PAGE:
The court rejected the defendant’s argument that his plea was not knowing and voluntary because the trial court erroneously advised him that he had the right to appeal a denial of the defendant’s pro se motion to dismiss. The motion to dismiss was based on lack of subject matter and personal jurisdiction and asserted as its basis the fact that the defendant was a Sovereign Citizen. The defendant agreed to plead guilty pursuant to a plea agreement. The trial court advised him of the maximum possible punishment and the defendant stated that he entered the plea of his own free will. The trial court told the defendant that he would have the right to appeal the ruling denying the pro se motion to dismiss. The court agreed with the defendant that the trial court erroneously advised him that he had the right to appeal the denial of his pro se motion to dismiss after entering his plea. However, the court found that any error was harmless, noting that the defendant’s motion to dismiss failed to present a coherent, legally recognized challenge the trial court’s jurisdiction.

The trial court erred by sentencing the defendant as a habitual felon where the defendant stipulated to his habitual felon status but did not enter a plea to that effect. The trial court’s colloquy with the defendant failed to comply with G.S. 15A-1022.

Based on the trial court’s colloquy with the defendant, the court rejected the defendant’s challenge to the knowing and voluntary nature of his plea. The defendant had argued that the trial court did not adequately explain that judgment may be entered on his plea to assault on a handicapped person if he did not successfully complete probation on other charges.

The defendant’s plea was not constitutionally valid where the trial judge misinformed the defendant of the maximum sentence he would receive. The trial court told the defendant that the maximum possible sentence would be 168 months' imprisonment when the maximum sentence (and the maximum ultimately imposed) was 171 months. The court rejected the State’s argument that the defendant was not prejudiced by this error.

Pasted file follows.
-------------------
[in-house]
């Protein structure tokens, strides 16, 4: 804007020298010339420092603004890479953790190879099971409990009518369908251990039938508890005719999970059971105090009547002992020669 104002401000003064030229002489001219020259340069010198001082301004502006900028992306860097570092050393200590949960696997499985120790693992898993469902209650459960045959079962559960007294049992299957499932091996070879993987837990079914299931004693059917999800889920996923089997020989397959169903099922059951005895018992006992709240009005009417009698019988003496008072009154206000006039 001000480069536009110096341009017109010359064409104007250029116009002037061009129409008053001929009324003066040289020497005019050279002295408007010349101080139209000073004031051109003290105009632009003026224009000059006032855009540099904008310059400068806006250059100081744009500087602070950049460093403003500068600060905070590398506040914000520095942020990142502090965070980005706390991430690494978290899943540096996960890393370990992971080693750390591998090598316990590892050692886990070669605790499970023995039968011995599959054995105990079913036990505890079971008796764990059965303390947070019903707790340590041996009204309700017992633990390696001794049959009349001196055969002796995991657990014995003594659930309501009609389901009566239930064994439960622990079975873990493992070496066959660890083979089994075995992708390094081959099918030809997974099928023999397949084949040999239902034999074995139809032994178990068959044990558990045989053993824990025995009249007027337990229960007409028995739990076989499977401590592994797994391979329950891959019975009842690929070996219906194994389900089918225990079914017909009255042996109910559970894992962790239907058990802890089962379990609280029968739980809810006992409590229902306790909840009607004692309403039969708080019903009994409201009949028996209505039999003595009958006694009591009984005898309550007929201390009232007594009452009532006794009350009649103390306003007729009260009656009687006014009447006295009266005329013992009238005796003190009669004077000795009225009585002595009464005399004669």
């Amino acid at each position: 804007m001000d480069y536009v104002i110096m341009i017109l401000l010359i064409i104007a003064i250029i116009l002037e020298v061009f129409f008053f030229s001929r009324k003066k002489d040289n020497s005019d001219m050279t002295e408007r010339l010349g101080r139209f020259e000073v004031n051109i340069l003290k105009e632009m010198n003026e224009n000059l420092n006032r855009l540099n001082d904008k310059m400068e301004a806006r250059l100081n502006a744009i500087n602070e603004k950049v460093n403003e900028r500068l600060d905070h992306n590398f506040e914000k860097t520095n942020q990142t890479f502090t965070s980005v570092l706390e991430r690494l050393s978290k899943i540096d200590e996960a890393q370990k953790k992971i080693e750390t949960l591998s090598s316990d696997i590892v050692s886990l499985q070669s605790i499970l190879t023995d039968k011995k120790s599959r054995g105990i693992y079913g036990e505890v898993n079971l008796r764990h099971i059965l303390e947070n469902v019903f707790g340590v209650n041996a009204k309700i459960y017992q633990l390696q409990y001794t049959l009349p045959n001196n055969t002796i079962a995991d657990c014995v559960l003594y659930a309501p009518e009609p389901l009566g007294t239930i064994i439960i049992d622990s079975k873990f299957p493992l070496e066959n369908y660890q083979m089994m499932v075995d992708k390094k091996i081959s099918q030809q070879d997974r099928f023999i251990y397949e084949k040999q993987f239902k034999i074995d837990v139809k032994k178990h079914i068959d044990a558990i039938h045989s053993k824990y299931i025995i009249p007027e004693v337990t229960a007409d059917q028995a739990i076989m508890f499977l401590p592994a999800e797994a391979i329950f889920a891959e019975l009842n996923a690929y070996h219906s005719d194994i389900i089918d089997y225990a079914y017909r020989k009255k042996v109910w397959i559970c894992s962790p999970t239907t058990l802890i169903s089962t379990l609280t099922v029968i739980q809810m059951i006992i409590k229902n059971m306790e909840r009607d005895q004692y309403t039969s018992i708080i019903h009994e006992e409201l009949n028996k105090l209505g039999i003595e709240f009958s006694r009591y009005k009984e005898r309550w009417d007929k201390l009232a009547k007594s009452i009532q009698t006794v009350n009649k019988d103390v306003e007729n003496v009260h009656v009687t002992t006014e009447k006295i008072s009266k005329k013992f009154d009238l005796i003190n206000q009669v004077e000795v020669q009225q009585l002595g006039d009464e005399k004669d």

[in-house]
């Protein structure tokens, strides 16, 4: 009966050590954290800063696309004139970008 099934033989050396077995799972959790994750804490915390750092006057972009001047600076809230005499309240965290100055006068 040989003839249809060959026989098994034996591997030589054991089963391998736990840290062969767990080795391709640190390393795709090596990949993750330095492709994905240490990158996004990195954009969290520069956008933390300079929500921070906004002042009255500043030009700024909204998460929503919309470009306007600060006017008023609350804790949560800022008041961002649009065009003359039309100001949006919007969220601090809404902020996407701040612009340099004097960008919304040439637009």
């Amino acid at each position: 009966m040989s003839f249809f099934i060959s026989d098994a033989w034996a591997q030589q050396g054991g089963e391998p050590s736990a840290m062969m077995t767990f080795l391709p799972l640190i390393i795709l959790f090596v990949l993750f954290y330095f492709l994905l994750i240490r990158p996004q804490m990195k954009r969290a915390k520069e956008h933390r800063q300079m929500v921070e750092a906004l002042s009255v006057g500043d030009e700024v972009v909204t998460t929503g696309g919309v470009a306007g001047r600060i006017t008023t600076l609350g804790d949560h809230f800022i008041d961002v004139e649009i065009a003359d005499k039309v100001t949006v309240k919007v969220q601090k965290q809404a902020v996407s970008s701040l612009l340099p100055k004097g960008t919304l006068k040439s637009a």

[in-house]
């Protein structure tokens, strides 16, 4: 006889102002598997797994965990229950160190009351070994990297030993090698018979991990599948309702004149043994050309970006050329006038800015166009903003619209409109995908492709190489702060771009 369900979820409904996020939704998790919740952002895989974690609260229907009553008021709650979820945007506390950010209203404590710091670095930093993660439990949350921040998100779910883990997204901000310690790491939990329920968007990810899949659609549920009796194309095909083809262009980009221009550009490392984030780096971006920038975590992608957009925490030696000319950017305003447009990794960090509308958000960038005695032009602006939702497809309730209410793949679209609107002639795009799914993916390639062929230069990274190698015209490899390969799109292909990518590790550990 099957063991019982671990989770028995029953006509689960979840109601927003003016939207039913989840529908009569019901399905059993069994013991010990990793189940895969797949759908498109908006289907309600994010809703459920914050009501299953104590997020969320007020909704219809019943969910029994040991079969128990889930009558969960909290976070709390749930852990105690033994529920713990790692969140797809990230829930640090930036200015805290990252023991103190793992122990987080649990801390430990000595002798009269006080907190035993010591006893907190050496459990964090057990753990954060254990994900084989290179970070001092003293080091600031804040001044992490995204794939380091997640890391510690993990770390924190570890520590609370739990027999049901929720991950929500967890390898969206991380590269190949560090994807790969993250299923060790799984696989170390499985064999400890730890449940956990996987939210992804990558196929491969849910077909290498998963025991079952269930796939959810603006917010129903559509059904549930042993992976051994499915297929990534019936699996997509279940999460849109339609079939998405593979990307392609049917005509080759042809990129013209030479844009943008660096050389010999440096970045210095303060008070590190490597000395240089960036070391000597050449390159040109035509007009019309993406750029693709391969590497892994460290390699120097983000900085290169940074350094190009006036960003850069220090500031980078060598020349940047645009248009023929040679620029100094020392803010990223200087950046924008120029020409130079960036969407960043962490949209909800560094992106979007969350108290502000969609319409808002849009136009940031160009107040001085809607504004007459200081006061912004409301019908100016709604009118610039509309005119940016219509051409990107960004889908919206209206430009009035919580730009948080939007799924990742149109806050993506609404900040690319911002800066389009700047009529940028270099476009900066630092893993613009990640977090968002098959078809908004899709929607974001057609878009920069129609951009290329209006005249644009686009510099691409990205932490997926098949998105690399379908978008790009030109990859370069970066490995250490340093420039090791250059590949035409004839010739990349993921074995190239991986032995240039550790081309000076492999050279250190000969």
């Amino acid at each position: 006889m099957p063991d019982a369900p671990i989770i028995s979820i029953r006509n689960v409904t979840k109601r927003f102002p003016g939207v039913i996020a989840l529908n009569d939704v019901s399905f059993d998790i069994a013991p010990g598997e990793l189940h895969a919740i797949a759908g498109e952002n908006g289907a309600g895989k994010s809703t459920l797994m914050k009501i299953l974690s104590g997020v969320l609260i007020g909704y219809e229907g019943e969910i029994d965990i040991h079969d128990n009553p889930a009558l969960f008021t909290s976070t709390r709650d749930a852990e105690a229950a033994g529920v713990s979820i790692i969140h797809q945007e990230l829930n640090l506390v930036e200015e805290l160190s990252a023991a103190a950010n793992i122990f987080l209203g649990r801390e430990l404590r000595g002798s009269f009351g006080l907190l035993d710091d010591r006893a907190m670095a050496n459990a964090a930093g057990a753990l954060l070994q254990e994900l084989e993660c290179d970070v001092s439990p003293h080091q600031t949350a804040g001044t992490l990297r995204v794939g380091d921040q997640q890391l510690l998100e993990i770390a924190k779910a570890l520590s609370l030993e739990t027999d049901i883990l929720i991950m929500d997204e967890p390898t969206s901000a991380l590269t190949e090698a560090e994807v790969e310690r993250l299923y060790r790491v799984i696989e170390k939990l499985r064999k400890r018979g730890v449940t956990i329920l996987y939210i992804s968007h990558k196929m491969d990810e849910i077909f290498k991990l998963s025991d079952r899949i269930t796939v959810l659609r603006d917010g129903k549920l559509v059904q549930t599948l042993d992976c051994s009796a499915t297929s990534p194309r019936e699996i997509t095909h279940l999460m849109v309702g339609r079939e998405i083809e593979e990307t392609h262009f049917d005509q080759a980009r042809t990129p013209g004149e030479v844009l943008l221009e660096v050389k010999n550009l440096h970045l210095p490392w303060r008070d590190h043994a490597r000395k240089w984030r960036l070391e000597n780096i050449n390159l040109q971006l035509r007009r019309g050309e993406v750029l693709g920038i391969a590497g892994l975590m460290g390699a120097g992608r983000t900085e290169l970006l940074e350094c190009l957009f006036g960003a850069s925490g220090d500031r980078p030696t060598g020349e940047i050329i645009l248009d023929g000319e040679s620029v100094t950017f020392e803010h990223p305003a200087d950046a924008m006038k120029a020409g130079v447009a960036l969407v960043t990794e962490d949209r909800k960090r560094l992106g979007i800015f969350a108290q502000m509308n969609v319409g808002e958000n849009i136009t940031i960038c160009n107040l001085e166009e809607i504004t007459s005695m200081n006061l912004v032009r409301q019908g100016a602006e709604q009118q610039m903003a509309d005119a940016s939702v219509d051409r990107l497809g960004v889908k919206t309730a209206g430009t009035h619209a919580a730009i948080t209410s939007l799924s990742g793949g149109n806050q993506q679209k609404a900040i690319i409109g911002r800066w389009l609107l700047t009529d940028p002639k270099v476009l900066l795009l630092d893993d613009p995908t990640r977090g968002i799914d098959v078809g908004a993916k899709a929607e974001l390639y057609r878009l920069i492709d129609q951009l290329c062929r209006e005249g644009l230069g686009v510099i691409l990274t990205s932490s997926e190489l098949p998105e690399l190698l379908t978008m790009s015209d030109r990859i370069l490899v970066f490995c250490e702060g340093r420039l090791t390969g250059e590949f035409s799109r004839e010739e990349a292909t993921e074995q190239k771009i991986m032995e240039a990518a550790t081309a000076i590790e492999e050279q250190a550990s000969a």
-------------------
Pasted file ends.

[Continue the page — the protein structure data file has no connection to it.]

The court rejected the defendant’s argument that his guilty plea was not knowing and voluntary because it was the result of unreasonable and excessive pressure by the State and the trial court. The defendant asserted that the trial court pressured him to accept the plea during a 15 minute recess, denying him the time he needed to reflect on the decision. However, the plea offer was made some days earlier and the trial judge engaged in an extensive colloquy with the defendant, beyond statutory mandates, to ensure that the plea was knowing and voluntary.

The defendant’s plea to habitual felon was valid based on the totality of the circumstances. Although the trial court informed the defendant that the plea would elevate punishment for the underlying offenses from Class H to Class C, it did not inform the defendant of the minimum and maximum sentences associated with habitual felon status.

The inclusion of an incorrect file number on the caption of a transcript of plea was a clerical error that did not invalidate a plea to obtaining property by false pretenses where the plea was taken in compliance with G.S. 15A-1022 and the body of the form referenced the correct file number. The incorrect file number related to an armed robbery charge against the defendant.

The defendant, who had entered an Alford plea, was not prejudiced by the trial judge’s failure to inform him of his right to remain silent, the maximum possible sentence, and that if he pleaded guilty he would be treated as guilty even if he did not admit guilt. (In addition to the trial court’s failure to verbally inform the defendant of the maximum sentence, a worksheet attached to the signed Transcript of Plea form incorrectly stated the maximum sentence as 89 months; the correct maximum was 98 months). The court further held that based on the questions that were posed, the trial judge properly determined that the plea was a product of the defendant’s informed choice.

Following Bare (discussed above).

State v. Bare, 197 N.C. App. 461 (June 16, 2009)

When taking a plea, a judge is not required to inform a defendant of possible imposition of sex offender satellite-based monitoring (SBM). Such a statement is not required by G.S. 15A-1022. Nor is SBM a direct consequence of a plea.